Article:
yalz77 2015-09-19 level 12 89 MB/s 1013 MB/s 3767494 11.23
yappy 2014-03-22 level 1 249 MB/s 2719 MB/s 8224487 24.51
yappy 2014-03-22 level 10 169 MB/s 3380 MB/s 6569703 19.58
yappy 2014-03-22 level 100 65 MB/s 3505 MB/s 6280019 18.72
zlib 1.2.8 level 1 183 MB/s 674 MB/s 4624597 13.78
zlib 1.2.8 level 6 70 MB/s 809 MB/s 3200188 9.54
zlib 1.2.8 level 9 13 MB/s 840 MB/s 2988001 8.91
zstd v0.4.1 level 1 732 MB/s 1047 MB/s 2876326 8.57
zstd v0.4.1 level 2 688 MB/s 1018 MB/s 2937436 8.75
zstd v0.4.1 level 5 278 MB/s 1015 MB/s 2810373 8.38
zstd v0.4.1 level 9 110 MB/s 1317 MB/s 2360355 7.03
zstd v0.4.1 level 13 46 MB/s 1459 MB/s 2197208 6.55
zstd v0.4.1 level 17 7.67 MB/s 1561 MB/s 1938899 5.78
zstd v0.4.1 level 20 3.85 MB/s 1418 MB/s 1802903 5.37
shrinker 0.1 885 MB/s 1892 MB/s 5350052 15.94
wflz 2015-09-16 778 MB/s 2114 MB/s 6316882 18.83
lzmat 1.01 45 MB/s 904 MB/s 4046914 12.06
         

Ooffice is a dll from open office. Again with this kind of binary LZSSE does not do as well, although LZSSE8 does a lot better here. Performance is much closer to LZ4.

Compressor name   Compression     Decompress.     Compr. size     Ratio  
memcpy 17628 MB/s 17832 MB/s 6152192 100.00
blosclz 2015-11-10 level 1 1358 MB/s 17281 MB/s 6152192 100.00
blosclz 2015-11-10 level 3 699 MB/s 17330 MB/s 6152192 100.00
blosclz 2015-11-10 level 6 235 MB/s 5961 MB/s 5790799 94.13
blosclz 2015-11-10 level 9 196 MB/s 722 MB/s 4297469 69.85
brieflz 1.1.0 94 MB/s 172 MB/s 3543046 57.59
crush 1.0 level 0 24 MB/s 190 MB/s 3188991 51.84
crush 1.0 level 1 5.94 MB/s 195 MB/s 3077918 50.03
crush 1.0 level 2 1.35 MB/s 202 MB/s 2958514 48.09
fastlz 0.1 level 1 197 MB/s 538 MB/s 4301654 69.92
fastlz 0.1 level 2 201 MB/s 515 MB/s 4259180 69.23
lz4 r131 514 MB/s 2649 MB/s 4338918 70.53
lz4fast r131 level 3 746 MB/s 3142 MB/s 4733421 76.94
lz4fast r131 level 17 1661 MB/s 6115 MB/s 5528929 89.87
lz4hc r131 level 1 94 MB/s 2439 MB/s 3823662 62.15
lz4hc r131 level 4 57 MB/s 2544 MB/s 3589528 58.35
lz4hc r131 level 9 38 MB/s 2562 MB/s 3544431 57.61
lz4hc r131 level 12 33 MB/s 2586 MB/s 3543539 57.60
lz4hc r131 level 16 28 MB/s 2581 MB/s 3543401 57.60
lzf 3.6 level 0 234 MB/s 565 MB/s 4297787 69.86
lzf 3.6 level 1 223 MB/s 554 MB/s 4213660 68.49
lzg 1.0.8 level 1 37 MB/s 486 MB/s 4139615 67.29
lzg 1.0.8 level 4 27 MB/s 471 MB/s 3931101 63.90
lzg 1.0.8 level 6 18 MB/s 458 MB/s 3812065 61.96
lzg 1.0.8 level 8 8.66 MB/s 444 MB/s 3674340 59.72
lzham 1.0 -d26 level 0 7.42 MB/s 132 MB/s 2822729 45.88
lzham 1.0 -d26 level 1 2.85 MB/s 162 MB/s 2578108 41.91
lzjb 2010 264 MB/s 472 MB/s 4600800 74.78
lzma 9.38 level 0 16 MB/s 46 MB/s 2841578 46.19
lzma 9.38 level 2 13 MB/s 51 MB/s 2703265 43.94
lzma 9.38 level 4 8.58 MB/s 54 MB/s 2637526 42.87
lzma 9.38 level 5 3.23 MB/s 57 MB/s 2428736 39.48
lzrw 15-Jul-1991 level 1 200 MB/s 472 MB/s 4269971 69.41
lzrw 15-Jul-1991 level 2 180 MB/s 552 MB/s 4256502 69.19
lzrw 15-Jul-1991 level 3 257 MB/s 521 MB/s 4138957 67.28
lzrw 15-Jul-1991 level 4 251 MB/s 421 MB/s 4036479 65.61
lzrw 15-Jul-1991 level 5 121 MB/s 411 MB/s 3847820 62.54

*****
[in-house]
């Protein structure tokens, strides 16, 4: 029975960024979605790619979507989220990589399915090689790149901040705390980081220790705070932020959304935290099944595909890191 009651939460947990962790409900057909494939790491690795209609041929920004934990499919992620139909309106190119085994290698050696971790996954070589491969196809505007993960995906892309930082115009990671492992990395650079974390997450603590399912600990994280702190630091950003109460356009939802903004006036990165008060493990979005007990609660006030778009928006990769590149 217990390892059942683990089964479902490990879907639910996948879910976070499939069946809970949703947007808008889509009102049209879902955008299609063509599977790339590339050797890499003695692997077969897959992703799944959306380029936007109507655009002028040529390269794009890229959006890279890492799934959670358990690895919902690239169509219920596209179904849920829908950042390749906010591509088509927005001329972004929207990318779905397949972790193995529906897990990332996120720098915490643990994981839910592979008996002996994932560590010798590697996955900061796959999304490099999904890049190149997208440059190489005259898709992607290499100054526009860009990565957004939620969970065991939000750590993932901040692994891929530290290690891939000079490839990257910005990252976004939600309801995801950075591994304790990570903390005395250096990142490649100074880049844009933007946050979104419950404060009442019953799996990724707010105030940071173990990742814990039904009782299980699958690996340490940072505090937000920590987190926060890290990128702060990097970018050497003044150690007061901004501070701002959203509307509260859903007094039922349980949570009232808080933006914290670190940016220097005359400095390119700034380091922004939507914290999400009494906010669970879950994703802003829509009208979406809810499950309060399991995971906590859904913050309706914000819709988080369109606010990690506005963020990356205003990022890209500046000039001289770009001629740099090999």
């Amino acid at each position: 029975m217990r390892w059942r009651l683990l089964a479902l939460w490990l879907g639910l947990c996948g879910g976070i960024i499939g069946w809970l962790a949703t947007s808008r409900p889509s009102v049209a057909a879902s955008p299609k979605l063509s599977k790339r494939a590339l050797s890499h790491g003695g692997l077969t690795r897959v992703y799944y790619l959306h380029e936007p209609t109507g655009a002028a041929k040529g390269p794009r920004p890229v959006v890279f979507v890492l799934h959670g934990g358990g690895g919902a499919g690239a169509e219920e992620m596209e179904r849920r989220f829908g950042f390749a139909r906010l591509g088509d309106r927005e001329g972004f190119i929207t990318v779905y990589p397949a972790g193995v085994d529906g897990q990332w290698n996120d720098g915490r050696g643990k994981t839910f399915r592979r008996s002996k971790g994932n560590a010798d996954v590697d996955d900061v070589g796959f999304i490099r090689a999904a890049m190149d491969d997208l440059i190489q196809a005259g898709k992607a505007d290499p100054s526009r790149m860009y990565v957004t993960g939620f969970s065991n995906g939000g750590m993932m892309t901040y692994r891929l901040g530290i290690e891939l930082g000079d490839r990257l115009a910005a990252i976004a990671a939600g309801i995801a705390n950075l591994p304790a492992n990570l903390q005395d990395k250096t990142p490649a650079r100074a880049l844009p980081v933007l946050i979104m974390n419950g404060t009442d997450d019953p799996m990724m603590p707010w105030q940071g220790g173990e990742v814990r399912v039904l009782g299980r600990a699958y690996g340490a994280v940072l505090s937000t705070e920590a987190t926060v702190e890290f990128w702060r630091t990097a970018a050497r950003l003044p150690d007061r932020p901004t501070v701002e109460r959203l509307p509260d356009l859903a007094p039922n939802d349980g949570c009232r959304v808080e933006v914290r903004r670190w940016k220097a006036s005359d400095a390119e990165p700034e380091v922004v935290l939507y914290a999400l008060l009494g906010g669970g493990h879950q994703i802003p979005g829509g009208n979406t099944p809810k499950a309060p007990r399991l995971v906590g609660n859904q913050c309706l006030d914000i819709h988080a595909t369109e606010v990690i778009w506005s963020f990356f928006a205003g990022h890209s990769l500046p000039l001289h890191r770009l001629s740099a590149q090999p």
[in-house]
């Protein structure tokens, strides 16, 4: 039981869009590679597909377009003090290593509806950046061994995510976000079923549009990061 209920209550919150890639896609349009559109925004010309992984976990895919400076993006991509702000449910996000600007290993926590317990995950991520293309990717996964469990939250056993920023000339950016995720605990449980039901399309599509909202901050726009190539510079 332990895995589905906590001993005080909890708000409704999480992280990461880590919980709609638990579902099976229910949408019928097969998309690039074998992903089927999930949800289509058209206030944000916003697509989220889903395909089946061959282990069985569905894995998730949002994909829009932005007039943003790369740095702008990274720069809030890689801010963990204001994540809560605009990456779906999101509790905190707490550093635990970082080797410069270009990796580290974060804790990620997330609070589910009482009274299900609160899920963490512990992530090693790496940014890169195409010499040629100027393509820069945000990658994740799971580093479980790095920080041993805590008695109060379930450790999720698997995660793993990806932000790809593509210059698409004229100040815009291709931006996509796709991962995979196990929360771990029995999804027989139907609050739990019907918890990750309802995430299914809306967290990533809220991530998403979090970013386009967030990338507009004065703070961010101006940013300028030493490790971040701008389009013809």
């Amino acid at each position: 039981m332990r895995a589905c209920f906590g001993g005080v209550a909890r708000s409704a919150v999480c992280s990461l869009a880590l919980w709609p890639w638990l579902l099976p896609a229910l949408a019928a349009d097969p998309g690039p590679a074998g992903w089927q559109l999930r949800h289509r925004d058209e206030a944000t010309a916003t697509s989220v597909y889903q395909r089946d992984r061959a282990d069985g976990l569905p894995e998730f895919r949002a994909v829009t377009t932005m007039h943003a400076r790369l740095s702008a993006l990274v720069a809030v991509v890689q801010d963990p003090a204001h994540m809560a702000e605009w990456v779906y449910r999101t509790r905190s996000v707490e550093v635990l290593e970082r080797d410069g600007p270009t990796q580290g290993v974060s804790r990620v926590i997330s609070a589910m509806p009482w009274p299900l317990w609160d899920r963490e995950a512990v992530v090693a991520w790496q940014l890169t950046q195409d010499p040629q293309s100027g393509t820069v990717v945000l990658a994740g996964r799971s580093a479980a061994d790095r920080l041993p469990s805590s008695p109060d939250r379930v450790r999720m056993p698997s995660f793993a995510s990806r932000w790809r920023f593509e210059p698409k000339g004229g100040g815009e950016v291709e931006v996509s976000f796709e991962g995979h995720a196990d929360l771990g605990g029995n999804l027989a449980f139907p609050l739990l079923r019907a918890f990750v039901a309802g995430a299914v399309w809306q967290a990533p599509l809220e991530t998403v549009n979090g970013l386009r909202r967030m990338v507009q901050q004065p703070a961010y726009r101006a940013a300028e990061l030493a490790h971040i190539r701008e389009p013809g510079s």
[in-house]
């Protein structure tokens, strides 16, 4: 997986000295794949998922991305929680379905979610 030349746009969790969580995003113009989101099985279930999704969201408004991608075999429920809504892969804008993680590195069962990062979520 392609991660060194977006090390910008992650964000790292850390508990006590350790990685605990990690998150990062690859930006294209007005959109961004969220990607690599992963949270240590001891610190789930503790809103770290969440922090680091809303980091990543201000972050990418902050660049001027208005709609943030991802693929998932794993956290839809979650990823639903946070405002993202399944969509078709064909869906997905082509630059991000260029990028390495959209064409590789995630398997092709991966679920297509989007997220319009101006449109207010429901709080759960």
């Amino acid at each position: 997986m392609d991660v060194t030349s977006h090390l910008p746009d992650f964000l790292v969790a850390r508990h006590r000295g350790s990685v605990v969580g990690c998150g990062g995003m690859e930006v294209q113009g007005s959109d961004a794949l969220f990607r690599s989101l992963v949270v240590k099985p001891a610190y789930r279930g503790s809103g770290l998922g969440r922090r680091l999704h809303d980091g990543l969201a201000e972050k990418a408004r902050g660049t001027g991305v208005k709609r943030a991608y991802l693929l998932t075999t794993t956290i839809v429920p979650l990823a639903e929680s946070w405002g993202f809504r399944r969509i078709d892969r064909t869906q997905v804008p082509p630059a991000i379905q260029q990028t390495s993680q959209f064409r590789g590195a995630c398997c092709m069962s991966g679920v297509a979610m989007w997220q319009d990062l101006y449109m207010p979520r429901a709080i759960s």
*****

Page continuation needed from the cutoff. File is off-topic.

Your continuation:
lzsse4 0.1 164 MB/s 2433 MB/s 3972687 64.57
lzsse8 0.1 162 MB/s 2710 MB/s 3922013 63.75
lzsse2 0.1 0.03 MB/s 2478 MB/s 3492808 56.77
quicklz 1.5.0 level 1 339 MB/s 433 MB/s 4013859 65.24
quicklz 1.5.0 level 2 167 MB/s 381 MB/s 3722542 60.51
quicklz 1.5.0 level 3 45 MB/s 579 MB/s 3548660 57.68
yalz77 2015-09-19 level 1 48 MB/s 435 MB/s 4125570 67.06
yalz77 2015-09-19 level 4 33 MB/s 388 MB/s 3996893 64.97
yalz77 2015-09-19 level 8 24 MB/s 377 MB/s 3953444 64.26
yalz77 2015-09-19 level 12 17 MB/s 373 MB/s 3929331 63.87
yappy 2014-03-22 level 1 109 MB/s 2458 MB/s 4175016 67.86
yappy 2014-03-22 level 10 93 MB/s 2602 MB/s 4105418 66.73
yappy 2014-03-22 level 100 85 MB/s 2611 MB/s 4090885 66.49
zlib 1.2.8 level 1 48 MB/s 224 MB/s 3290532 53.49
zlib 1.2.8 level 6 18 MB/s 244 MB/s 3097294 50.34
zlib 1.2.8 level 9 10 MB/s 242 MB/s 3092926 50.27
zstd v0.4.1 level 1 268 MB/s 535 MB/s 3585831 58.29
zstd v0.4.1 level 2 202 MB/s 442 MB/s 3329621 54.12
zstd v0.4.1 level 5 73 MB/s 361 MB/s 3049253 49.56
zstd v0.4.1 level 9 21 MB/s 365 MB/s 2891406 47.00
zstd v0.4.1 level 13 11 MB/s 365 MB/s 2856608 46.43
zstd v0.4.1 level 17 8.28 MB/s 372 MB/s 2839843 46.16
zstd v0.4.1 level 20 7.80 MB/s 368 MB/s 2838729 46.14
shrinker 0.1 299 MB/s 902 MB/s 3868354 62.88
wflz 2015-09-16 152 MB/s 1051 MB/s 4507764 73.27
lzmat 1.01 32 MB/s 300 MB/s 3389975 55.10
         

The next cab off the rank is osdb, which is a MySQL database. Here we do better than we did on the binaries, with LZSSE8 doing particularly well.

Compressor name   Compression     Decompress.     Compr. size     Ratio  
memcpy 13816 MB/s 13797 MB/s 10085684 100.00
blosclz 2015-11-10 level 1 1653 MB/s 13740 MB/s 10085684 100.00
blosclz 2015-11-10 level 3 831 MB/s 13556 MB/s 10085684 100.00
blosclz 2015-11-10 level 6 267 MB/s 1273 MB/s 5736204 56.87
blosclz 2015-11-10 level 9 267 MB/s 1276 MB/s 5736204 56.87
brieflz 1.1.0 131 MB/s 241 MB/s 4261872 42.26
crush 1.0 level 0 26 MB/s 302 MB/s 3944111 39.11
crush 1.0 level 1 4.72 MB/s 329 MB/s 3649422 36.18
crush 1.0 level 2 1.25 MB/s 344 MB/s 3545628 35.16
fastlz 0.1 level 1 205 MB/s 812 MB/s 6716718 66.60
fastlz 0.1 level 2 279 MB/s 775 MB/s 5391583 53.46
lz4 r131 544 MB/s 2800 MB/s 5256666 52.12
lz4fast r131 level 3 685 MB/s 2796 MB/s 5864711 58.15
lz4fast r131 level 17 1217 MB/s 4188 MB/s 8089261 80.21
lz4hc r131 level 1 145 MB/s 3158 MB/s 4280365 42.44
lz4hc r131 level 4 80 MB/s 3150 MB/s 4017760 39.84
lz4hc r131 level 9 53 MB/s 3144 MB/s 3977505 39.44
lz4hc r131 level 12 53 MB/s 3145 MB/s 3977501 39.44
lz4hc r131 level 16 53 MB/s 3202 MB/s 3977501 39.44
lzf 3.6 level 0 256 MB/s 879 MB/s 6602260 65.46